Last year I had open source instruction set RISC-V running Linux emulated in qemu. However to really get into the architecture, and restore my very rusty FPGA skills, wouldn’t it be fun to have RISC-V working in real hardware.
The world of RISC-V is pretty confusing for outsiders. There are a bunch of affiliated companies, researchers who are producing actual silicon (nothing you can buy of course), and the affiliated(?) lowRISC project which is trying to produce a fully open source chip. I’m starting with lowRISC since they have three iterations of a design that you can install on reasonably cheap FPGA development boards like the one above. (I’m going to try to install “Untether 0.2” which is the second iteration of their FPGA design.)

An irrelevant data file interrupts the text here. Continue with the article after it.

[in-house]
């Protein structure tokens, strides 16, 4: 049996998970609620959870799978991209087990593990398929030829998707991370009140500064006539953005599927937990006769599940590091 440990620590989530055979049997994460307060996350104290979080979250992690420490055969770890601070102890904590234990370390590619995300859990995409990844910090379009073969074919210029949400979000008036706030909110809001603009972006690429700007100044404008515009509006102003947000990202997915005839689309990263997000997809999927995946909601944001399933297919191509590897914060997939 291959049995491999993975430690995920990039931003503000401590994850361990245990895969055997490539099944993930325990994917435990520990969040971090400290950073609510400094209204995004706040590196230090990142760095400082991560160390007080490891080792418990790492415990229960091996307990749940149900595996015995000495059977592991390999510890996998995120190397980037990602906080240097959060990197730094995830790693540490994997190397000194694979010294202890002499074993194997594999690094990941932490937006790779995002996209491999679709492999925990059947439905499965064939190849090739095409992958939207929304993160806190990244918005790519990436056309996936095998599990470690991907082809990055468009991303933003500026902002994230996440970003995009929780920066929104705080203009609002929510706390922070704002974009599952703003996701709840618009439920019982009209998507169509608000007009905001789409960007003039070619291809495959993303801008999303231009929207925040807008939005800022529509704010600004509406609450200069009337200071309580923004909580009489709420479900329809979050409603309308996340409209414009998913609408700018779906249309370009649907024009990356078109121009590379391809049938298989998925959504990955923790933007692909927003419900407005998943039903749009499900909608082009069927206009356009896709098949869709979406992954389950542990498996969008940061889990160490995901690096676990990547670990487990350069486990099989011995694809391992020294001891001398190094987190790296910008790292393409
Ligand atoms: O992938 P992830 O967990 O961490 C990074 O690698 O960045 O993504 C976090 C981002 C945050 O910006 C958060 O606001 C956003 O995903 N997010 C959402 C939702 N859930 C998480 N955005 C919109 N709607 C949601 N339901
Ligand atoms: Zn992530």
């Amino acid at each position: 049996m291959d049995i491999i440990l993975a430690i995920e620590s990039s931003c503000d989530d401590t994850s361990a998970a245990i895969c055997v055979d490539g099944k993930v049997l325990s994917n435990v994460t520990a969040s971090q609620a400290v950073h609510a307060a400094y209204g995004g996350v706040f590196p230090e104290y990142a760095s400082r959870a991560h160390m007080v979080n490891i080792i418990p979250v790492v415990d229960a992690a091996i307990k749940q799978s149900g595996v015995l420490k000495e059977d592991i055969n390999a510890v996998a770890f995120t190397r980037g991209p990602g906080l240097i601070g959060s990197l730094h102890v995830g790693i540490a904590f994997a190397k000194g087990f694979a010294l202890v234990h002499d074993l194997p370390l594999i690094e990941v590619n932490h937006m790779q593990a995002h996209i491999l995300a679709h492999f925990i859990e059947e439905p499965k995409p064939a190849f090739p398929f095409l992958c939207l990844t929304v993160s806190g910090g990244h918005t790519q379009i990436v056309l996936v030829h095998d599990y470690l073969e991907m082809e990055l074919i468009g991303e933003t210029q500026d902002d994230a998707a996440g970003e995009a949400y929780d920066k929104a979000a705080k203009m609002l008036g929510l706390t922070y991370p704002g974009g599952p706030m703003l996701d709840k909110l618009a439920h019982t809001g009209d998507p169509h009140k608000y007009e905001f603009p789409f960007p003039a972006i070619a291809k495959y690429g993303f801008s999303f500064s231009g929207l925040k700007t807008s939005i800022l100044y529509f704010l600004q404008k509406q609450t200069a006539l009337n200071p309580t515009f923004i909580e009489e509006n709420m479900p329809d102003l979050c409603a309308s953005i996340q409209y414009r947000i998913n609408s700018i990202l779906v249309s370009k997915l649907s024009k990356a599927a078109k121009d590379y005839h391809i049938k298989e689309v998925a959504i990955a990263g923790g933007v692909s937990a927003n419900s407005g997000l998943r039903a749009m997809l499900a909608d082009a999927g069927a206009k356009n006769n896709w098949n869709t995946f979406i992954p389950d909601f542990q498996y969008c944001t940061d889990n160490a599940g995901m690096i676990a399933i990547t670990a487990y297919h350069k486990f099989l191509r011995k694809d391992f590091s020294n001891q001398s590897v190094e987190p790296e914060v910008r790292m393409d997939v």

There are two FPGA development kits supported by lowRISC. They are the Xilinx Artix-7-based Nexys 4 DDR, pictured above, which I bought from Digi-Key for £261.54 (that price included tax and next day delivery from the US).
There is also the KC705, but that board is over £1,300.
The main differences are speed and available RAM. The Nexys has 128MB of RAM only, which is pretty tight to run Linux. The KC705 has 1GB of RAM.
I’m also going to look at the dev kits recommended by SiFive, which start at US$150 (also based on the Xilinx Artix-7).